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June 28, 2018
Do happy cows produce sweeter milk? The folks at Hickory Hill Dairy in Edgefield County think so and work hard to make sure their Holsteins are healthy, well-fed and practically pampered. June not only marks the beginning of summer but is also National Dairy Month, which naturally transports us back to carefree days and checkered cloth-draped tables with large spreads of delicious, farm-sourced food at the peak of freshness. What does it take to deliver such bounty? More than you might think.
Roger Estridge, diversified agriculture instructor at Piedmont Technical College (PTC), sees challenges ahead for the dairy industry. “We have fewer than 50 dairy farms in South Carolina right now,” he said. “Just five years ago, there were about 75 dairy farms in the state.” A number of environmental and economic changes over the years are responsible. The bottom line is that many dairy farmers cannot make a profit off their milk because the market won’t pay what it’s worth. Many processors are leaving the market.
“We are losing a lot of processors across the United States,” Estridge said. “Dairies are having to dump milk because no one will buy it.”
Nonetheless, there is much to celebrate in the dairy world, from delicious ice cream to myriad varieties of cheese. Demand for those products is expected to remain strong. Estridge enjoys bringing his agriculture students to tour the Hickory Hill dairy farm as part of their animal science class. While there, they get to taste fresh, whole milk ― many for the first time.
The PTC’s pastoral Saluda County campus, where the college’s agricultural programs are based, does not have dairy cows or milking facilities, so Hickory Hill is an attractive destination. But what the campus does have stuns many people who may not see beyond the classroom building visible from the Batesburg Highway.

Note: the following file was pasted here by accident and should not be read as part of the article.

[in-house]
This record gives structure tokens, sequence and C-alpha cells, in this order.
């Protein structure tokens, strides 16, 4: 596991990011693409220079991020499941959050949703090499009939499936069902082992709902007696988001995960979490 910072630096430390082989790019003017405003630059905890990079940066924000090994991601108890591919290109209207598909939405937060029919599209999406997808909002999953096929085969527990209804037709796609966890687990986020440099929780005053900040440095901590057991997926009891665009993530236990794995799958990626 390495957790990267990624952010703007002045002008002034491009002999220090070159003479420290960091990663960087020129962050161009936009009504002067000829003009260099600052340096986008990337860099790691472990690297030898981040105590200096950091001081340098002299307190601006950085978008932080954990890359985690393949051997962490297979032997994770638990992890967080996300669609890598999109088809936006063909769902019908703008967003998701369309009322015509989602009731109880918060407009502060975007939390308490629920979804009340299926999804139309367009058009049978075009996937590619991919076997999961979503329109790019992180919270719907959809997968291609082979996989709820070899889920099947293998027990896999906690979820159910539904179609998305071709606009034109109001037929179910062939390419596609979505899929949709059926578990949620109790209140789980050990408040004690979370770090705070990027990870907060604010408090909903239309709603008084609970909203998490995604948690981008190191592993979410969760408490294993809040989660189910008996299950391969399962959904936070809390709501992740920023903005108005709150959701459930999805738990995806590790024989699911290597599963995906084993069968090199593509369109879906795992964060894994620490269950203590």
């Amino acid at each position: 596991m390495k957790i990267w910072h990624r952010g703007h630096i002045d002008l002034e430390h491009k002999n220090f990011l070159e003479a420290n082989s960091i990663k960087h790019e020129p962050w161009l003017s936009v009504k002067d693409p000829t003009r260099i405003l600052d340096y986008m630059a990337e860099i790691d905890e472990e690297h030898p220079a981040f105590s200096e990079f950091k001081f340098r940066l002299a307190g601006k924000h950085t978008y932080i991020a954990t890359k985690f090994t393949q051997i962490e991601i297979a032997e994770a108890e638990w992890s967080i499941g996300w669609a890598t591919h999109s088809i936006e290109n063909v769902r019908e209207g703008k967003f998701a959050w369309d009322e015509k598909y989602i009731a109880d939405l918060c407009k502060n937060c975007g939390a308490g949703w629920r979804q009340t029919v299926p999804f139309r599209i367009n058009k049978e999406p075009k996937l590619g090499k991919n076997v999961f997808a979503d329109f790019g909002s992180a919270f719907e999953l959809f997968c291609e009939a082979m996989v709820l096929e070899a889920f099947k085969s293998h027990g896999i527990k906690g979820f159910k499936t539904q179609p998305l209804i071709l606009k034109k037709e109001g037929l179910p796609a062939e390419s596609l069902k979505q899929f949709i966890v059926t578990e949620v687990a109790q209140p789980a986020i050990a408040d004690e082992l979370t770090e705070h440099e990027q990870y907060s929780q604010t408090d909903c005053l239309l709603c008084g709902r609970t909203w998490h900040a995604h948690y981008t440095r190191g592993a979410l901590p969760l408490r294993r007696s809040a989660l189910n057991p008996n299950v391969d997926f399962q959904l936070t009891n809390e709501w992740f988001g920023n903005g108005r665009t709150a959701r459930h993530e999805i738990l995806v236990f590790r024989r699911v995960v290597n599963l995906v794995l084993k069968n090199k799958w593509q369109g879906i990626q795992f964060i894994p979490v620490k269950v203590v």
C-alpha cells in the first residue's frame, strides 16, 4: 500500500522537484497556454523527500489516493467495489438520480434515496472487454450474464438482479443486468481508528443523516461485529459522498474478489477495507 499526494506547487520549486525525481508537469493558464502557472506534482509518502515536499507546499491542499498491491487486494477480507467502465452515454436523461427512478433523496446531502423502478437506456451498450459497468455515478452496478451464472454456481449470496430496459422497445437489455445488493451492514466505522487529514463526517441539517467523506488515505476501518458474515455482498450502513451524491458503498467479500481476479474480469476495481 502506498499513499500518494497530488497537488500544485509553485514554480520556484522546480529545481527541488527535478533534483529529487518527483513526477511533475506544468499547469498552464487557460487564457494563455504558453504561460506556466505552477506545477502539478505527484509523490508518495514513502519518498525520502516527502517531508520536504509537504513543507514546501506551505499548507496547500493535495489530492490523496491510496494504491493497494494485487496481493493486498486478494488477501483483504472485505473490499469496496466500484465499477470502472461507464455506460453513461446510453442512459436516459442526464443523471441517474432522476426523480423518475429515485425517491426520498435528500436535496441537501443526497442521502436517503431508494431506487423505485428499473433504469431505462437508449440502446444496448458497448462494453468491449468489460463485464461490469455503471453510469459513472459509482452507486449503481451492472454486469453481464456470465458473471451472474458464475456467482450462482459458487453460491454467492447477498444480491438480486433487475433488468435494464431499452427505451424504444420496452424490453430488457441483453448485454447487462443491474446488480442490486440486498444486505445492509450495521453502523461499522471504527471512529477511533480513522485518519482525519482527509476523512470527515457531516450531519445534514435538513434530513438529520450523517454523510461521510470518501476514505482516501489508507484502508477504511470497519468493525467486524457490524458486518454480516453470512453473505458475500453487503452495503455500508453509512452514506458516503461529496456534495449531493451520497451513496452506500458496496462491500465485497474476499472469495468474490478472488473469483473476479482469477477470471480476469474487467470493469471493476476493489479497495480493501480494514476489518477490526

“We have 20 acres of land and three pastures, two of which are devoted to grazing for the college’s resident cows,” Estridge said. “Our students also get a chance to drive tractors and build raised vegetable beds, among other things. It’s a very hands-on education. … Students can go four years at some schools and never get on a tractor.”
Estridge received his animal science/pre-vet degree from Clemson University. He held a number of jobs, including running a feed mill, when he decided to switch his focus to teaching. In 2000, he returned to Clemson to earn a master’s in agriculture education. He taught at the high school level for 18 years before coming to PTC about a year ago.
Estridge doesn’t just teach agriculture. He lives it.
He and his brother, Roy, own and operate an 800-acre farm. “We raise beef cows and row crops and vegetables. This is part of my life,” he said.
On occasion, Estridge has brought students to his farm. One time, it was to see a grain bin installed. “A lot of kids have never seen a working farm,” he said.
Establishing and operating a farm requires significant investment. “For example, a standard cotton picker can run you upwards of $600,000 used,” Estridge said. “And the farmer generally has only five to seven years to pay it off. The public doesn’t understand that.”
For this and other reasons, there are fewer traditional, full-time farmers. An estimated half of U.S. farmers are part-timers.
“Most people who farm would love to do it full-time, but the finances aren’t there,” Estridge explained. “My brother and I started our farm from scratch. Our early challenges included finding land to rent and purchasing livestock and equipment. You’ve got to buy what you got to buy.”
Estridge noted that farmers today comprise only about 2 percent of the entire population. “Less than 2 percent feeds the world,” he said. “We are losing from that 2 percent. The average farmer today is nearly 60 years old. We are losing generations. It’s hard work. It can be dirty work. … You pretty much have to love it to be part of it.”
Despite up to 80-hour work weeks, the Estridge brothers love what they do. By day, Roger teaches, and Roy is a diesel mechanic. “We go home and start our second shift.”
The PTC agriculture students truly are cut from a different cloth. Estridge said that most of his students don’t come from a farming background but have an attachment to farming and want farms to be here for future generations. Many attend PTC with plans to later pursue baccalaureate degrees in agriculture-related fields.
“We (PTC) are supposed to be a stepping stone,” he said. “Teachers who get transfers from Piedmont Tech say how mature and knowledgeable our students are. That is a good response back for the program.”